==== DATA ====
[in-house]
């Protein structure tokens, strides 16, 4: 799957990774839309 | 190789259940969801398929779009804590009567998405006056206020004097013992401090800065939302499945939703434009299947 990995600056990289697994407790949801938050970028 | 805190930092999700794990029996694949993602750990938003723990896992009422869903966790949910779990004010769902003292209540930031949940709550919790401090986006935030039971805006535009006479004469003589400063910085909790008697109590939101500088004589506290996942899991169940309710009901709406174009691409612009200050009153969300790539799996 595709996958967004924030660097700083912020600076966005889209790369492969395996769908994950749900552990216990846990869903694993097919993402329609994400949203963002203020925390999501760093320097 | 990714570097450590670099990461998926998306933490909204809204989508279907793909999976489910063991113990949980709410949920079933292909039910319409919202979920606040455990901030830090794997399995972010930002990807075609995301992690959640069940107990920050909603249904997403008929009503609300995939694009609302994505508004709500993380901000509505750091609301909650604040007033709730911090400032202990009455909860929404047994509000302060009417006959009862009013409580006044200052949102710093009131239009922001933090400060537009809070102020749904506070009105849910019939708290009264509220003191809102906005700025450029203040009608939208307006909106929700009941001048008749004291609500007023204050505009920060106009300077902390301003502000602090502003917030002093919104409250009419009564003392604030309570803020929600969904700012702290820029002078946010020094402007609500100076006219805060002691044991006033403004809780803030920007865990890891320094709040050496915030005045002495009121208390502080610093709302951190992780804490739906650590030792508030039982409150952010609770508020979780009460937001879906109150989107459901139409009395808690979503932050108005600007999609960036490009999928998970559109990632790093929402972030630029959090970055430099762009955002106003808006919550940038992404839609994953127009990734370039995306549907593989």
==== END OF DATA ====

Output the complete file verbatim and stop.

[in-house]
């Protein structure tokens, strides 16, 4: 799957990774839309 | 190789259940969801398929779009804590009567998405006056206020004097013992401090800065939302499945939703434009299947 990995600056990289697994407790949801938050970028 | 805190930092999700794990029996694949993602750990938003723990896992009422869903966790949910779990004010769902003292209540930031949940709550919790401090986006935030039971805006535009006479004469003589400063910085909790008697109590939101500088004589506290996942899991169940309710009901709406174009691409612009200050009153969300790539799996 595709996958967004924030660097700083912020600076966005889209790369492969395996769908994950749900552990216990846990869903694993097919993402329609994400949203963002203020925390999501760093320097 | 990714570097450590670099990461998926998306933490909204809204989508279907793909999976489910063991113990949980709410949920079933292909039910319409919202979920606040455990901030830090794997399995972010930002990807075609995301992690959640069940107990920050909603249904997403008929009503609300995939694009609302994505508004709500993380901000509505750091609301909650604040007033709730911090400032202990009455909860929404047994509000302060009417006959009862009013409580006044200052949102710093009131239009922001933090400060537009809070102020749904506070009105849910019939708290009264509220003191809102906005700025450029203040009608939208307006909106929700009941001048008749004291609500007023204050505009920060106009300077902390301003502000602090502003917030002093919104409250009419009564003392604030309570803020929600969904700012702290820029002078946010020094402007609500100076006219805060002691044991006033403004809780803030920007865990890891320094709040050496915030005045002495009121208390502080610093709302951190992780804490739906650590030792508030039982409150952010609770508020979780009460937001879906109150989107459901139409009395808690979503932050108005600007999609960036490009999928998970559109990632790093929402972030630029959090970055430099762009955002106003808006919550940038992404839609994953127009990734370039995306549907593989």